Some mulch is added and mixed with soil to reduce compaction, assist water infiltration and rapid development of roots. A couple of wooden stakes straddle the hole and support leafy branches (prunings) that are secured with wire twitches, providing partial shade and summer respite for the young plant. Mulch will help to retain surface moisture.
Regular rainfall and the cooling temperatures that accompany a wet summer will greatly assist planting success.
Tragically, given government inaction around the world, we must anticipate and plan for significant releases of methane and commensurate increases in summer temperatures.
Today’s baby boomers will not bear the brunt of climate change but I can’t believe anyone is feeling relaxed about what’s coming. Wake up, it’s not enough to invest in more and more split system air conditioners and simply retreat from the challenges facing the biosphere. Planting significant and long lived shade trees is harder today than it was twenty years ago and in all likelihood it will be harder next spring than it is right now.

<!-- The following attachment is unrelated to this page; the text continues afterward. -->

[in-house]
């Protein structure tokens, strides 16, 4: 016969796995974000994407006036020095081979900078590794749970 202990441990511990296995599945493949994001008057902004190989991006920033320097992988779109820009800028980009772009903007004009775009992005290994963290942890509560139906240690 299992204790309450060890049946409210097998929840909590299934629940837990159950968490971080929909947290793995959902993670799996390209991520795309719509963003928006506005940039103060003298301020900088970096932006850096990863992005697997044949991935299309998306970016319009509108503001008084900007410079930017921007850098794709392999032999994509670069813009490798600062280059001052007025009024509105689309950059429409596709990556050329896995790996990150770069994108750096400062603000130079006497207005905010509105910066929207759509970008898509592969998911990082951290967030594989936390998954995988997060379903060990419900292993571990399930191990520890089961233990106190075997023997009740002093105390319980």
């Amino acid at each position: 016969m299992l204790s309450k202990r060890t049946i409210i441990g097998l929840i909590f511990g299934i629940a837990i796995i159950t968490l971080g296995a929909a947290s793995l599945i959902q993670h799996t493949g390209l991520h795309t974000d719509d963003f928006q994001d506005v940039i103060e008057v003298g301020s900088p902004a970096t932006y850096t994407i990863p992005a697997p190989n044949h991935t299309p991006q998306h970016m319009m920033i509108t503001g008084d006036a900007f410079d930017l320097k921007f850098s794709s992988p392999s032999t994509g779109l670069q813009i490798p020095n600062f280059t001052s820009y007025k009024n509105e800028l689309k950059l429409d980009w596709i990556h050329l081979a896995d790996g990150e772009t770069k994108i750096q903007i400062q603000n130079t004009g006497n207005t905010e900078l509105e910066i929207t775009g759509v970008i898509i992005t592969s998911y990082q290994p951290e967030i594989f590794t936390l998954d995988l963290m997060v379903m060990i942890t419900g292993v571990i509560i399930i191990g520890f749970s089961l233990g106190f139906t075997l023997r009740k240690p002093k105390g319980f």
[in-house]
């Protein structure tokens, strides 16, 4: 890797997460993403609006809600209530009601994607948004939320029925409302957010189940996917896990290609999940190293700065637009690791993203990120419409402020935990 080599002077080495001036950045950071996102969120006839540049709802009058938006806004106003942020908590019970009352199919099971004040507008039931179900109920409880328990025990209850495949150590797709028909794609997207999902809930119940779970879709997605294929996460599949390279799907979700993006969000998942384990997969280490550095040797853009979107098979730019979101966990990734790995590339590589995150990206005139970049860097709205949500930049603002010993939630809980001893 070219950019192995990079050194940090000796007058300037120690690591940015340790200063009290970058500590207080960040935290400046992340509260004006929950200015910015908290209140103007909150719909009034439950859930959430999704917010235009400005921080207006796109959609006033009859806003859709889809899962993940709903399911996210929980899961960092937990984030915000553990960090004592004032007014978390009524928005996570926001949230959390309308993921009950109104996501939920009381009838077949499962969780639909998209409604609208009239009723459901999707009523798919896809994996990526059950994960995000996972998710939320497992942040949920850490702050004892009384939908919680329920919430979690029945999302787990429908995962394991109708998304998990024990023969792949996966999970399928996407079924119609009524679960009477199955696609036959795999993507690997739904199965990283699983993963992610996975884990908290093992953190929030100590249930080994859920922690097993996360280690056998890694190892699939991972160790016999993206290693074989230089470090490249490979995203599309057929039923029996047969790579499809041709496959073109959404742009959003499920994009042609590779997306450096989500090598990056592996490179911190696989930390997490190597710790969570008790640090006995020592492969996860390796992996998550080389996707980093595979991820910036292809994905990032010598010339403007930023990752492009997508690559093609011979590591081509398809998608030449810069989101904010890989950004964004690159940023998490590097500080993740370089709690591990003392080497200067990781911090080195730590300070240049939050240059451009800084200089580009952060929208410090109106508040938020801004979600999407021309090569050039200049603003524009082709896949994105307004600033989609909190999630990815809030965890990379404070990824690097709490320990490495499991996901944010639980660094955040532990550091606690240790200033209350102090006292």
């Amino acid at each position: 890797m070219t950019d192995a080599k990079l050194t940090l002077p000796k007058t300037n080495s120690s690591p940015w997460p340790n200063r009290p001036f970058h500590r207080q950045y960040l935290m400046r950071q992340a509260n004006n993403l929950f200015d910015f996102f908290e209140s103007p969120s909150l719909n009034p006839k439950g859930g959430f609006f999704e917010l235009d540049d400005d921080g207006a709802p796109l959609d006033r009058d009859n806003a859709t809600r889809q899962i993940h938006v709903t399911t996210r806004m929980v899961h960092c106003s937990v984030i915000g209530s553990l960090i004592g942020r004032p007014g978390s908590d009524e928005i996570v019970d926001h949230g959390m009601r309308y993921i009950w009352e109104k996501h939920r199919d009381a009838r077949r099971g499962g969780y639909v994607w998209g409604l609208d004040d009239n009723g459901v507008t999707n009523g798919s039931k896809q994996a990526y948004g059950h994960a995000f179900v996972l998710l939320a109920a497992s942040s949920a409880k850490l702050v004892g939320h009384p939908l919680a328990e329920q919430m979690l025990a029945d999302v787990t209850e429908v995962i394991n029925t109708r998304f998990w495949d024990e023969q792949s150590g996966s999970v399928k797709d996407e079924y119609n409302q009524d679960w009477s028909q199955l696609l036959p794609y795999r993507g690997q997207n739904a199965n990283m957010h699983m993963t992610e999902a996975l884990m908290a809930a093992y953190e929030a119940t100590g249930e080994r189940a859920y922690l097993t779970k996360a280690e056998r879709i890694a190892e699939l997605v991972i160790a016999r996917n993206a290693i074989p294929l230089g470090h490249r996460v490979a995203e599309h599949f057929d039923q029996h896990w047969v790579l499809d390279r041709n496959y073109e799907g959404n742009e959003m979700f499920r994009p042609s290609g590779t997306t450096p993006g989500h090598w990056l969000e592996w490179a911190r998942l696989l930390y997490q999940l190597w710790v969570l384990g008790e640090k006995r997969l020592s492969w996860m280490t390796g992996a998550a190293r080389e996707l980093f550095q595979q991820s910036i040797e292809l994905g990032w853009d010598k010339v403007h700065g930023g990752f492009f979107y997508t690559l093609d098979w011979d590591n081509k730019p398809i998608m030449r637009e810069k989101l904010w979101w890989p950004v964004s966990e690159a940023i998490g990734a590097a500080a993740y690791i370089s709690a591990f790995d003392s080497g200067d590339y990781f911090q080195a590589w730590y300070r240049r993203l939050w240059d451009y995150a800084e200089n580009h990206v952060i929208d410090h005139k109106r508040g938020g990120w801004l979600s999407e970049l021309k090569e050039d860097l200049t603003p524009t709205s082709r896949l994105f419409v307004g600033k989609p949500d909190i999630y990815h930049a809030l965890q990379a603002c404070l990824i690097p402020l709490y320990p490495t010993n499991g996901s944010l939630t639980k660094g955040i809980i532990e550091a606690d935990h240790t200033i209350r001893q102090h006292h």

I believe we have a duty to plant vigorous local trees for future generations who might still enjoy the benefits of gardens that embody resilience and the wisdom and generosity of their forebears.
By creating vestiges of useful habitat throughout the suburbs, we will assist wildlife visibly struggling to cope with climate change.
Over several years I regularly climbed onto my house roof and tried to photograph the budgie mobs as they hurtled overhead each morning. These events often lasted for several weeks as small family groups and larger flocks relocated, all flying in the same general direction and responding to information unknown, presumably following thunderstorms or acting on the knowledge of mature birds to locate a seasonal food supply.
Is it the ripening Mitchell grass to the north or the button grass to the south, the woollybutt grass out east or the native millet and golden beard grass I saw in that intermont valley out west?